Paul Foot explores the fascist sympathies that infected the royal household in the 1930s, and the inability of the British literary establishment to come to terms with this history.
This article first appeared as a review of two books – Wallis: Secret Lives of the Duchess of Windsor by Charles Higham and The Secret File of the Duke of Windsor by Michael Bloch – and of the response from mainstream writers of royal history. It was first published by the London Review of Books in 1988. The text below is taken from Marxist Internet Archive.
A great many books and articles have been published recently about the possibility that a former head of MI5 was the agent of a foreign power. Could there be anything more horrible, more unthinkable? Well, yes, according to Charles Higham’s extraordinary biography, there could. He suggests that not long ago the most dangerous agent of a foreign power was the King; and the second most dangerous was the King’s lover. Both were sympathetic to, and possibly active agents for, Mussolini and Hitler at a time when the British Government was about to declare war on Italy and Germany.
Mr Higham’s book has been greeted with a tremendous shout of fury. ‘Universally slated’ was how Sidgwick and Jackson described its reception to me. It has been passed over for serialisation. Film rights, once assured, are now in jeopardy. Writing in the Spectator, Frances Donaldson, modestly omitting to refer to her own worthy, if rather pedestrian biography of Edward VIII, could not contain her indignation. ‘Nor am I alone in thinking it rather shocking,’ she boomed, ‘that Mr Higham was able to find a reputable British publisher for his book.’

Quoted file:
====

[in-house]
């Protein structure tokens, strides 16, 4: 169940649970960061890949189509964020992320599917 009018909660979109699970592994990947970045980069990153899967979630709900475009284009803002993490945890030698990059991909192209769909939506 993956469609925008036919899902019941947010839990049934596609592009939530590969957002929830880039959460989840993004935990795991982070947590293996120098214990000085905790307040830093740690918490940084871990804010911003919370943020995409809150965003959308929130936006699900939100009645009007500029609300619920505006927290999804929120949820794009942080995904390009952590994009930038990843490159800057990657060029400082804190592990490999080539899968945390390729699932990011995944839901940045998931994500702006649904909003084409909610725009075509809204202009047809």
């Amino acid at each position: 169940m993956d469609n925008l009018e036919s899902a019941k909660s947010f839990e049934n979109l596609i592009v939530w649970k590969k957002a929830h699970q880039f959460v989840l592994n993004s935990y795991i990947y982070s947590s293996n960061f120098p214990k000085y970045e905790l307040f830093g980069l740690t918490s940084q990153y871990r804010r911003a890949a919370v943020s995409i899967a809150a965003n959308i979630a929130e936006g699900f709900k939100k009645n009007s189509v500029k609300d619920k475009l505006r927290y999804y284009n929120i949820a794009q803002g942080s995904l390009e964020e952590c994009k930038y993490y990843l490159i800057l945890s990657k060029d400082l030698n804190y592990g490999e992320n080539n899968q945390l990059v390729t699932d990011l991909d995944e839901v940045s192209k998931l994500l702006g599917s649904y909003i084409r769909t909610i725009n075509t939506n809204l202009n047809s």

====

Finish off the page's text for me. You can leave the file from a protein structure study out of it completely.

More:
Lady Donaldson doesn’t believe for a moment that either the Duke or Duchess of Windsor were even pro-Nazi. She follows in a long line of biographers, historians and journalists who concede, since it is plainly on the record, that the Duke and Duchess were both opposed to war with Germany, but who dismiss the idea that they were sympathetic to Fascism as a ‘mistaken notion’ (Brian Inglis’s conclusion in his 1966 account, Abdication). Lady Donaldson denounces Charles Higham for retailing tittle-tattle, and concludes that if you leave out the gossip and the speculation there is nothing left in his biography which we didn’t know before.
What is the picture so gaudily painted by Mr Higham? Wallis Warfield was born (out of wedlock) into a rich and comfortable middle-class family in Baltimore. She went to high-society schools, where she read Kipling to her boyfriends. She married a young Air Force officer, and became, in her twenties, an important personality in Washington society. Her main male friend outside her collapsing marriage was the Ambassador in Washington of the new Fascist regime in Italy, Prince Gelasio Caetani, an attractive and powerful propagandist for Mussolini. While still friendly with Caetani, Wallis forged even closer bonds with Felipe Espil, First Secretary at the Argentinian Embassy in Washington, an ardent Fascist and a representative of the savage Irigoyen dictatorship in Buenos Aires.